As a kid I created theatre and dance all day long. My mom said I started dancing as soon as I could move the furniture. My parents had a great record collection and by the age of five I’d choreographed jazz scats with Ella Fitzgerald, steel drum songs with Harry Belafonte, and every Broadway show that had a cast album- though I had to create my own story line for each one because the songs just didn’t really make sense to me at ages four and five. Most kids live in some kind of a world of make believe- creating circumstances and characters in order to entertain themselves, create friendships with others, and figure out the ways of the world. I was no different – although from early on I knew that theatre and dance is key to who I am. I loved stage work, grappling with all that it meant; analyzing character and objectives, finding the action of the story, learning the lines, the dance sequences, making the meaning. And, while I loved making the work, I discovered I really wanted to share the power of theatre and dance with others who didn’t think they were artists. I wanted to help show those who sometimes declared themselves “without talent” that they do have a talent and capacity to respond in a moment, connect to others, create the next step in a sequence, and show what they think through their actions.
For the last several years- decades actually – I’ve worked to develop natural, purposeful ways to use approaches and skills from theater and dance with people off the stage. I’ve worked with teachers, helping them use theatre and dance experiences in their classrooms so that their students can develop greater understanding in the arts and sciences. I’ve danced with people who have Parkinson’s to help them find balance, timing, and a movement flow as they travel across the floor. I’ve worked with city council members and organization administrators to help them develop leadership skills. I’ve taught theatre and dance with developmentally disabled adults, with learners in board rooms and classrooms. I’ve devised theatre and choreographed dances on stages in Mexico and in museums in Amsterdam, in places from Alaska to London, Bogota to Charleston and across the Navajo Reservation.
I started from my love of making theatre and dance and ventured into using approaches and techniques from those disciplines and worlds and moved away from making theatre and dance only on stage. But lately I’m feeling the pull back to stage and studio to create and rehearse. I’m taking classes, performing on stage and film. It’s a return to a deepest part of me and, to my surprise, it’s been really, really hard.
Good theater is in the eye of the beholder, but all actors know that to make the work matter you have to make something in a real way. On stage we raise the stakes; theatre shows a snapshot of heightened life. But the actor’s work-the believability , comes from some combination of imagination and a recall of moments and feelings from on our own lives. It is an amalgam of intellectual analysis and sheer instinct. We peel away the “should” of behavior to the actions and reactions of honest response.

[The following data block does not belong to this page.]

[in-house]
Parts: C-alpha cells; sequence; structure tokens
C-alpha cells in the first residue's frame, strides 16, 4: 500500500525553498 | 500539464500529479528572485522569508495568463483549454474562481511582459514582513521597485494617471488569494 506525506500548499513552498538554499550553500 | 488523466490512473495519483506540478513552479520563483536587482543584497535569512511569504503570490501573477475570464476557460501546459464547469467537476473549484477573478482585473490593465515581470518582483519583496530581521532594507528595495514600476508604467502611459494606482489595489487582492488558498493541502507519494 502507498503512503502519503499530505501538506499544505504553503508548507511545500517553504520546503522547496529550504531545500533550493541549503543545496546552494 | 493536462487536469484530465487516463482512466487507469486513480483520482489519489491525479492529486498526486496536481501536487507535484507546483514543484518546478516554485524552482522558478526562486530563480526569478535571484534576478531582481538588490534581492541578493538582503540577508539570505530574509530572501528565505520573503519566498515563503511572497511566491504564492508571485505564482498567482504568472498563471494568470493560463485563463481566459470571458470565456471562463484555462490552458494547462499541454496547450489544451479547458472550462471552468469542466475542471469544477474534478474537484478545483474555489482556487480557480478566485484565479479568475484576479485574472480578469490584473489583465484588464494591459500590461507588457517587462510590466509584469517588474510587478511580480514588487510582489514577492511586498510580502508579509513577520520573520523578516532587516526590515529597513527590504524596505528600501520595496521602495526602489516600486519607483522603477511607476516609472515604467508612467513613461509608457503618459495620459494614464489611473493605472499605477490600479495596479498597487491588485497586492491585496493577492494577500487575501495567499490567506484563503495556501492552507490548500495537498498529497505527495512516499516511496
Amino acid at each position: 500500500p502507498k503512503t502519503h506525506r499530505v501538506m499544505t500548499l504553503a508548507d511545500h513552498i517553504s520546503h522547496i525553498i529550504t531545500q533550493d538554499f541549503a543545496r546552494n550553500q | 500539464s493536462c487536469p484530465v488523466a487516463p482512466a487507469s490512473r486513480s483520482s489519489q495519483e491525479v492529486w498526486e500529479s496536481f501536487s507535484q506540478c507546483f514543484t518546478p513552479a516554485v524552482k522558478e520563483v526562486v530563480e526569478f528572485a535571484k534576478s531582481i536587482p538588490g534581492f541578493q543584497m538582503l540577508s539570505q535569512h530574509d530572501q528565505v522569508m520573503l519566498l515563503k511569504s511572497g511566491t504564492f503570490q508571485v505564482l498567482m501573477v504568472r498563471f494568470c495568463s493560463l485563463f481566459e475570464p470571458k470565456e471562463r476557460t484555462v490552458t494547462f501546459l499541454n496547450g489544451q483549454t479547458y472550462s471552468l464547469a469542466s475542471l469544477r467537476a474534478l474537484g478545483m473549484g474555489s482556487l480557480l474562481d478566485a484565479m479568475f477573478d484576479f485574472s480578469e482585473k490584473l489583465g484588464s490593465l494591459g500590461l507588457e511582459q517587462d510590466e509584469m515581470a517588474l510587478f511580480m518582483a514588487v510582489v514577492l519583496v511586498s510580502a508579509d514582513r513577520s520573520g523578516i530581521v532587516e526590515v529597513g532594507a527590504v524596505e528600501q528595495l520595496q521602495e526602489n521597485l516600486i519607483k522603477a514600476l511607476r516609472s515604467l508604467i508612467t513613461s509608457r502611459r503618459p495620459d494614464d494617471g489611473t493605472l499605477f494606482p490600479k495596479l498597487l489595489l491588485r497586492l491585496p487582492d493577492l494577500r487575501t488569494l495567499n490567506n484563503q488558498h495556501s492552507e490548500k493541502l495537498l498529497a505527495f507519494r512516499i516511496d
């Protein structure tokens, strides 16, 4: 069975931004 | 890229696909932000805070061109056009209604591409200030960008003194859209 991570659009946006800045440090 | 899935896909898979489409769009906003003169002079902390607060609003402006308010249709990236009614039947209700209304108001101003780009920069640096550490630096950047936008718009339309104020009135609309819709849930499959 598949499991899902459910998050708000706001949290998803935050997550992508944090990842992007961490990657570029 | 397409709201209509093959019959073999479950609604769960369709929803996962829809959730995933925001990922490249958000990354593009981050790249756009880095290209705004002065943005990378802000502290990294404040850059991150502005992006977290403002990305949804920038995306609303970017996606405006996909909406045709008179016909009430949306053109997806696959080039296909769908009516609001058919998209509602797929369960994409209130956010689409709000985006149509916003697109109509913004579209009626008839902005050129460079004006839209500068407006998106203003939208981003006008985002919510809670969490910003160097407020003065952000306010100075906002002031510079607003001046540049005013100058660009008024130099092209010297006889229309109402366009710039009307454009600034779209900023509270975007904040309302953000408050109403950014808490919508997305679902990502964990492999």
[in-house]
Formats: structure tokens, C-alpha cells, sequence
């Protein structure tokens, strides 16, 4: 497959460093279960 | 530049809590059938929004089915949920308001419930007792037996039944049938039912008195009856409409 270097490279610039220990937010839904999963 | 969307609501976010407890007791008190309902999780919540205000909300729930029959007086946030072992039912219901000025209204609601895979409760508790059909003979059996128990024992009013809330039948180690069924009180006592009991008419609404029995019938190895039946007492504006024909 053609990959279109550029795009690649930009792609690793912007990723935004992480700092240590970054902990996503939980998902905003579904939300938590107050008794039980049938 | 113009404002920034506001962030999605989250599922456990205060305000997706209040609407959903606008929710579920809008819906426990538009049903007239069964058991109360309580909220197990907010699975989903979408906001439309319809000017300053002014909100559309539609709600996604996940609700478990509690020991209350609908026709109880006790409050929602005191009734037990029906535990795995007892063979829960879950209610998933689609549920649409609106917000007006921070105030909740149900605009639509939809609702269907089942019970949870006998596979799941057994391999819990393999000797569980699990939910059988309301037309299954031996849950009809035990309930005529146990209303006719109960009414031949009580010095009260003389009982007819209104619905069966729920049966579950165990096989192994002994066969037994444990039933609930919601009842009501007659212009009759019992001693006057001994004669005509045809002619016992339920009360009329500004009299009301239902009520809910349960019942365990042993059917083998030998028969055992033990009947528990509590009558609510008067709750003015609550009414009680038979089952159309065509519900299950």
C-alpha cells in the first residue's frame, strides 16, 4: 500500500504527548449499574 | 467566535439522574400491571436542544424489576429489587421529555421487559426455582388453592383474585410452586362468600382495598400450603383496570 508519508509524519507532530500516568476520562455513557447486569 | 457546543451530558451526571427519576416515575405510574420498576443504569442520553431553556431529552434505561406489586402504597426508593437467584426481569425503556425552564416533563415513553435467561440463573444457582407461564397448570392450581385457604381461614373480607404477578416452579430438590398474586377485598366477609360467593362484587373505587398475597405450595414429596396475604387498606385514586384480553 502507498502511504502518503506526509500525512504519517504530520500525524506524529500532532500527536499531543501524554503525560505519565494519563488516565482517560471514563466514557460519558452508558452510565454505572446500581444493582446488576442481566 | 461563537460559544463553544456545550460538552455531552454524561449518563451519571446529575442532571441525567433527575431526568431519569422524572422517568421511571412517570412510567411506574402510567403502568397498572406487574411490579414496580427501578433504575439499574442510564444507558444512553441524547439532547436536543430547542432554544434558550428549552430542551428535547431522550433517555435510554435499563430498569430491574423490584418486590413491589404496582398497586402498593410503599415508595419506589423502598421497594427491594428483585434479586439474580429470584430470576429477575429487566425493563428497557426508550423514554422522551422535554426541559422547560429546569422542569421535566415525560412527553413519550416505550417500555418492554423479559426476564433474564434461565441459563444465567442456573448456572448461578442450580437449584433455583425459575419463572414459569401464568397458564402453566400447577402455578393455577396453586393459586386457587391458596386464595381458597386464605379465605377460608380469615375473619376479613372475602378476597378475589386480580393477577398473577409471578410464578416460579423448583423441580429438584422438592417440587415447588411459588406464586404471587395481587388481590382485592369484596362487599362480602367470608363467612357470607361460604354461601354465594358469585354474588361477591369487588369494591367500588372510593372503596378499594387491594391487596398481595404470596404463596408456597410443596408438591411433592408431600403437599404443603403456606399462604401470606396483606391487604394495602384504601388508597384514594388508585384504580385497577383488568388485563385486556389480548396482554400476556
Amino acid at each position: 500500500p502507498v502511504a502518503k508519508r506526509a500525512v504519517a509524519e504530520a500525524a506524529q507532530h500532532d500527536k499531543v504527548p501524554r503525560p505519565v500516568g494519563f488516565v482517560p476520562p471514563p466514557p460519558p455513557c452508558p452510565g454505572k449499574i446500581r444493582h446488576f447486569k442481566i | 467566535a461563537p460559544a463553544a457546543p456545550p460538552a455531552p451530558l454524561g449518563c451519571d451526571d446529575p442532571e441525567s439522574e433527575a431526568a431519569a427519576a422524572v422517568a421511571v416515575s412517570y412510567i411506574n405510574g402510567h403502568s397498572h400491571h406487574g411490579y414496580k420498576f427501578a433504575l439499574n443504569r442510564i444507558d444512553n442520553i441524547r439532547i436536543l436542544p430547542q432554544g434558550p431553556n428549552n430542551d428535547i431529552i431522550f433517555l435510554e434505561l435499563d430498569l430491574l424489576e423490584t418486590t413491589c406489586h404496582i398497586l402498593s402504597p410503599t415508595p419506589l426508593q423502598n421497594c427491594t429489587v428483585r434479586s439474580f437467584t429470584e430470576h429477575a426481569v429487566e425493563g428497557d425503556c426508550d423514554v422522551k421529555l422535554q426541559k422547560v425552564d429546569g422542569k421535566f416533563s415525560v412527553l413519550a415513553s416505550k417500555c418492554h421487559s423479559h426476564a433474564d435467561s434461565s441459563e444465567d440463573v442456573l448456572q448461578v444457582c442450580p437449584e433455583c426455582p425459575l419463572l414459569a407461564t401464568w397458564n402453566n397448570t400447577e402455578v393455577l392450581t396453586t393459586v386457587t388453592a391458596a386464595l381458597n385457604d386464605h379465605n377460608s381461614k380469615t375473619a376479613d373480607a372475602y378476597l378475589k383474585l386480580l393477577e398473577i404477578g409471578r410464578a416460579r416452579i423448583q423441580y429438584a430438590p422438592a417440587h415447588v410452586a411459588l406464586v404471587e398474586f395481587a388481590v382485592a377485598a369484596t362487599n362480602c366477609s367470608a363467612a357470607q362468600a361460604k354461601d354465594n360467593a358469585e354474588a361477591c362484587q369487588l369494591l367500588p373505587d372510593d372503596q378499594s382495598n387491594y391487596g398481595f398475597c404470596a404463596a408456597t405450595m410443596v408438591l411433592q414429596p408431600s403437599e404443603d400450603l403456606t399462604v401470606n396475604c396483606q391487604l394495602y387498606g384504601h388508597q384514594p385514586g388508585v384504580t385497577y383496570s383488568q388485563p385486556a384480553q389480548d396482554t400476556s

Sandy Meisner, the great American acting teacher , defined acting as “ living truthfully under the imaginary circumstances of a play.” On stage that can be harder than it sounds. We have to find images, make associations, and recall moments and circumstances from our own lives that may be uncomfortable or painful . We have to give up clever line readings or acting how we think a character might act and instead find a way to share who that character is, using ourselves as the conduit, and connecting with our own lives in the process. We create the action, the physical pursuance of a specific goal and bring our truths to the specific needs of the play or dance. “What makes an actor a good one is his ability to act on the impulses his humanity creates in him.” ( A Practical Handbook for the Actor. Melissa Bruder and David Mamet. Vintage 1986/2012)
In my work I use theatre and dance in schools and communities to help others develop a greater understanding of ideas and processes. I make theater and dance on stage that requires me to learn about myself and the world, and to then step up and present. As a teacher I rely on the power and meaning of language. I say things- or share the words of others – to better enable students to understand the meaning as presented. As an actor I want to share the language of the play in a way that encourages viewers to come to their own interpretation.
Did I mention I’ve been at this work for decades? Stanislavsky once wrote that you should “play well or play badly, but play truly”. In my best and most awful moments I’m still swimming in the deep morass of figuring out how to do this well. If my luck – and grip on perseverance holds- I’ll be at it for years to come. Learning never ends.
New York, May 2013